Caring For Your Horse Throughout Its Life
Like humans, horses do not have a predetermined life span. One thing is for sure,
however, a domestic animal has a far greater chance of living well into his twenties than his wild counterpart. Ponies tend to live longer than horses. However, a great deal is dictated by the care, nutrition, and workload experienced by the individual animal. Interestingly, while some breeds –like the Tarpan, which is similar in appearance to the Exmoor pony; the American Buckskin; or horses bred from wild Spanish mustang ancester -remain virtually unaltered from their “wild” profile, modern breeding has fundamentally changed the equine –lightening bone and increasing athleticism while dispensing with some of the hardy traits, such as resistance to bad weather and the ability to survive on poor –quality food. The rapid growth development of some breeds, for example the Thoroughbred, is quite unlike the natural model. For the most part, there is a fairly consistent pattern in the development of an equine from foalhood to old age.
From Birth To Six Months Old
From the moment a foal is born, it faces demands simply to survive. In contrast to babies or puppies and kittens, which can be lifted to their mother’s teats, horses and ponies generally need to stand within a couple of hours to take their first colostrum milk. Unlike other young offspring which can be carried away from danger by their mother, it is amazing to see how foals with their overly long legs can keep pace with their mares from day one. They are born with legs two-thirds of the adult length. This natural phenomenon has been one of the major factors that has allowed wild horses to do so well against their natural predators.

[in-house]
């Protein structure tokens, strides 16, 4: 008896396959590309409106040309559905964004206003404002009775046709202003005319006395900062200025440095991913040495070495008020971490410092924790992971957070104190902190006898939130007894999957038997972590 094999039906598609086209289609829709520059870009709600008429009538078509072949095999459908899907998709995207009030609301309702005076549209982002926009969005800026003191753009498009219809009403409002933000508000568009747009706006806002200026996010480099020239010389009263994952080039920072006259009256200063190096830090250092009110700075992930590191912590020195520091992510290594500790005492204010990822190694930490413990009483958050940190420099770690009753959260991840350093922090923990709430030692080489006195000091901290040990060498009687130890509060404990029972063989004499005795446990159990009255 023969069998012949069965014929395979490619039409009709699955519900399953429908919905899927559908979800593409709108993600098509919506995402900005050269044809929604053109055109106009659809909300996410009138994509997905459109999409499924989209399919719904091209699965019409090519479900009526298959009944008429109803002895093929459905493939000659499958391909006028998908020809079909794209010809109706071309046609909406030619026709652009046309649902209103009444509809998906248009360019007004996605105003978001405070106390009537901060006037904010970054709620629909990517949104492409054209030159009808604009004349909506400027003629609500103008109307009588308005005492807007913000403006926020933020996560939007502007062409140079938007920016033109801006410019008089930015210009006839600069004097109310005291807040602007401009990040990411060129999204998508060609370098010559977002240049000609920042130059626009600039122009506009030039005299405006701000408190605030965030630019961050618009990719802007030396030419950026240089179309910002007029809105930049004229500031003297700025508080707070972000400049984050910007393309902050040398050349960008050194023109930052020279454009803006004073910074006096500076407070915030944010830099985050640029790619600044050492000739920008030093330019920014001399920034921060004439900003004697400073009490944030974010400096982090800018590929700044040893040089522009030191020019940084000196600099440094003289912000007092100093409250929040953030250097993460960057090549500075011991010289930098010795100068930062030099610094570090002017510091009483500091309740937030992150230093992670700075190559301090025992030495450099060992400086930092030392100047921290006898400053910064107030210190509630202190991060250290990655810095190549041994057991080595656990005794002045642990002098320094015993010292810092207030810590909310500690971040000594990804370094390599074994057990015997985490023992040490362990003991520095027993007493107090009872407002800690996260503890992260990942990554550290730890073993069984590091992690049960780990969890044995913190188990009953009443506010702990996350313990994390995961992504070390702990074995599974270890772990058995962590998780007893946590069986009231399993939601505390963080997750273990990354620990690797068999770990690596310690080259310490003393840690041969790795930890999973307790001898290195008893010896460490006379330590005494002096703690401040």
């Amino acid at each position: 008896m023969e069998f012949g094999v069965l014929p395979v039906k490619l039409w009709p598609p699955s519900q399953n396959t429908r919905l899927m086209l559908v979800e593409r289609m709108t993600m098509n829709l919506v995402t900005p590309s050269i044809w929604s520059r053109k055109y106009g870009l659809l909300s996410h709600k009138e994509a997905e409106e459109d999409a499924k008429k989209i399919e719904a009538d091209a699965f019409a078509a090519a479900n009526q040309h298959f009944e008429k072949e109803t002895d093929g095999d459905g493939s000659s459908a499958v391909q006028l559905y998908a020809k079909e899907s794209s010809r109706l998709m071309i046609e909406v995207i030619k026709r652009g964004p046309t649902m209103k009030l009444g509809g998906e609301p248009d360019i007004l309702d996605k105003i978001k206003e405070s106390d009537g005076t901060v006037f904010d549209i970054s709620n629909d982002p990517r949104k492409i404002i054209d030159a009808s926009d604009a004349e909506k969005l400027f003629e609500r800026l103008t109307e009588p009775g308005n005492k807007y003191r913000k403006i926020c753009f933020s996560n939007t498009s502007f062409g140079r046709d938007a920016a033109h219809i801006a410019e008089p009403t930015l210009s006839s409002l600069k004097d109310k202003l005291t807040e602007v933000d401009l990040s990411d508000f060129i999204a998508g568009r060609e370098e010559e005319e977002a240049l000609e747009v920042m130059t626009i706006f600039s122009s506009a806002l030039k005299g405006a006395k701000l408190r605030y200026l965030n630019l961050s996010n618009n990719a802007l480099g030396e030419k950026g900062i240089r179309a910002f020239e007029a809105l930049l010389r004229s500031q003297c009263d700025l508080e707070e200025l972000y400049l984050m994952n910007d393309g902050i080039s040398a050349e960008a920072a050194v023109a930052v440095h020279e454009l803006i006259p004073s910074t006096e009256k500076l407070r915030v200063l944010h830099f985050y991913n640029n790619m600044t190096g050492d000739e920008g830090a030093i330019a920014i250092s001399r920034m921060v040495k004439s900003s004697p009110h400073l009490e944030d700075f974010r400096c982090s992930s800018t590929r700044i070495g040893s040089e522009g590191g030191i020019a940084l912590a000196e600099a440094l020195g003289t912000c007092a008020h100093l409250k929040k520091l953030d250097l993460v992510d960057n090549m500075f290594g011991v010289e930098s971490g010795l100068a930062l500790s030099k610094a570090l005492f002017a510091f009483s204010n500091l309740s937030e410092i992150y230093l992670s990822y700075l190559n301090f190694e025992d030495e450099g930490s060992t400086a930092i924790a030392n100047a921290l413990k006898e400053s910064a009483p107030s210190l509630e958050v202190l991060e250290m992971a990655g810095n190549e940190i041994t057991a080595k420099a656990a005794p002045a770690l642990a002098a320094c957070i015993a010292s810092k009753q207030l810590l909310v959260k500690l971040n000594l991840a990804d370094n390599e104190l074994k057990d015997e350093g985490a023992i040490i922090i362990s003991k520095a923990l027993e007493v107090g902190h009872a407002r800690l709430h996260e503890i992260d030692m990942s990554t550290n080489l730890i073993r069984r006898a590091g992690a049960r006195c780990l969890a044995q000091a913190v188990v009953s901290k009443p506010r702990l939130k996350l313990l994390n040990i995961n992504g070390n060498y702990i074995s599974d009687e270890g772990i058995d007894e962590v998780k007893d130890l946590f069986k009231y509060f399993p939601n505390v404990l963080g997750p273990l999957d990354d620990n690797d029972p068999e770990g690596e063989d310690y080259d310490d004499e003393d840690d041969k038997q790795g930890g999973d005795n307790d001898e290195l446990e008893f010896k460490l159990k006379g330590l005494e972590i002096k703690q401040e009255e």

Before the age of six months (and perhaps for a while after in some cases) a foal will spend its time suckling, sleeping, and growing under the guidance of the mare. Apart from daily handling, we should not expect too much from such a young animal. Its growth rate is so rapid that it will have reached almost half its adult weight by the time it is seven months old. The protein requirements of a foal from two weeks to ten months are as much as 20 percent of its diet compared with about 12 percent for an adult horse. However, their fiber requirements are low- about six percent of the diet as opposed to 25 percent or more in mature animal.
For the first few days after birth,the mare and the foal should be allowed peace and quiet away from other animals to form a close bond and to allow the foal to gain in strength. The foal only has the antibodies that it has derived naturally from the mare. It takes several months to build up its own resistance to disease. Wild foals are susceptible to illness, and many are lost in this way. We are fortunate that we can vaccinate domastic foals against many diseases, like tetanus and equine influenza. It is also important to begin a worming regimen from the age of one month as foals are susceptible to worms picked up via their mother’s milk and from grazing.